The Doctor of Physical Therapy Program (DPT) at Northwestern University Feinberg School of Medicine is not only the oldest physical therapy school in the nation, it also continues to rank among its best, according to U.S. News & World Report rankings.
Each year, the Department of Physical Therapy and Human Movement Sciences (NUPTHMS) enrolls 80 DPT students per class, with two students entering into the combined DPT/PhD in Engineering Program. Jane Sullivan, PT, DHS, assistant chair for recruiting and admissions for DPT, said Northwestern’s program stands out because of the research opportunities it offers students. In an average year, more than half of DPT students have their research accepted for presentation at national physical therapy association meetings or other scientific society meetings.
“Our students are exposed to cutting edge research and contribute to the discovery of new knowledge through their own research projects,” says Sullivan, associate professor of physical therapy and human movement sciences. “Additionally, our students learn to practice an evidence-based model that is patient-centered and progressive.”
Students learn through a curriculum comprised of lectures and clinical experiences. This includes part-time clinical involvement during the academic part of the curriculum, as well as 38 weeks of full-time clinical internships divided between four of the more than 400 clinical education sites available throughout the country. While completing their internships, students must allocate time to acute care and in- and outpatient settings, and work with individuals who have neurologic, orthopaedic, and general medical diagnoses.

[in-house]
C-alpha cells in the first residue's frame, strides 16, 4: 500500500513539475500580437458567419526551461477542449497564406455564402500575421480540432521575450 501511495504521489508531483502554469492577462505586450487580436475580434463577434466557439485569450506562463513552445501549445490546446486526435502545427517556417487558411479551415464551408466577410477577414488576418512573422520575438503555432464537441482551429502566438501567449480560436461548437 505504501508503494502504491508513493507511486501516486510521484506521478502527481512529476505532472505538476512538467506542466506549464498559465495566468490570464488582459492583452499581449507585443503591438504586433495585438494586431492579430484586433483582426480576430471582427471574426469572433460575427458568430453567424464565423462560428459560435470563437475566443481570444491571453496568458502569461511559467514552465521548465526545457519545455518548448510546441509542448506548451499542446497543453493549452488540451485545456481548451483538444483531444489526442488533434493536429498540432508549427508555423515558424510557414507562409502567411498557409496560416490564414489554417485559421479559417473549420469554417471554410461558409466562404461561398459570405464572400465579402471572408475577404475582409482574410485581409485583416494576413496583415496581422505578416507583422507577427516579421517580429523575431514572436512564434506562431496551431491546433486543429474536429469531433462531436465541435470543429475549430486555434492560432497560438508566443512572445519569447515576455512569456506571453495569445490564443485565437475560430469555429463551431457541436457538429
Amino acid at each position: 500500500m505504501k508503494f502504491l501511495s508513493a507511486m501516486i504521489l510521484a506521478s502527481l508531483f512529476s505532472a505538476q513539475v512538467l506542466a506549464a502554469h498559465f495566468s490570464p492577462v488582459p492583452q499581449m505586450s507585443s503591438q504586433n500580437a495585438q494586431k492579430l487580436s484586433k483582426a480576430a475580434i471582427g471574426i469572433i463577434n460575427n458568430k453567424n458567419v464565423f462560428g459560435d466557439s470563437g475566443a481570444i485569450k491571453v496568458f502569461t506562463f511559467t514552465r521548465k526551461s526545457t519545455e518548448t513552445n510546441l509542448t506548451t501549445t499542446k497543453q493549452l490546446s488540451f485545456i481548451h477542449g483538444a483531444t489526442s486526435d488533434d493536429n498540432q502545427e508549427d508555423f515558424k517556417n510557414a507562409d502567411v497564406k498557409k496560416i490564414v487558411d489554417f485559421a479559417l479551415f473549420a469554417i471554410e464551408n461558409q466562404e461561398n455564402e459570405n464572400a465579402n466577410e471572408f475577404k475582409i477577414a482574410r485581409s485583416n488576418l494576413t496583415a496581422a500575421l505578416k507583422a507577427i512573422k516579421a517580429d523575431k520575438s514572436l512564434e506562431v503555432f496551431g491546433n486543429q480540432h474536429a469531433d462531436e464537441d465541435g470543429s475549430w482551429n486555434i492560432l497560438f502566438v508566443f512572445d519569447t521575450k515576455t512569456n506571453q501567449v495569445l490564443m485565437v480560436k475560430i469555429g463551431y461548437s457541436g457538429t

“All of our coursework is organized around a motor control framework that enables our students to diagnose and treat movement dysfunction,” Sullivan said. “This unifying construct permeates all DPT classes and ultimately defines Feinberg students and alumni by their way of thinking.”
Stephanie Chirillo, a third-year DPT student in the Class of 2013, came to Feinberg knowing that a doctoral degree from a school with the reputation of Northwestern would serve her well after graduation.
“The curriculum in the physical therapy program is tailored to incorporate academic knowledge, cutting edge research, and clinical experience and I realized the strong interaction between all of these components would create a solid foundation for providing excellent patient care in the future,” Chirillo said. “The faculty members at Feinberg are well-rounded and highly dedicated to our education, and the department is composed of professional clinicians, nurturing mentors, and innovative researchers, all which have positively impacted my education.”
A class representative for research seminars and member of the student diversity committee within the NUPTHMS, Chirillo also serves as a host to perspective Feinberg classmates and acts as a student interviewer for candidates applying for NUPTHMS faculty positions.
“At Feinberg, there are many leadership opportunities and ways to demonstrate my passion for health, wellness, and physical activity,” said Chirillo, a student member of the American Physical Therapy Association.
The combination of research opportunities and a collegial atmosphere is one reason Chirillo is happy she came to Feinberg.
“The support and encouragement of my classmates has made my education here such a positive experience,” Chirillo said. “The integration of innovative research and clinical experience at Feinberg provides students with endless opportunities to critically think through real-life patient cases.”
To learn more about the DPT program, please visit their website.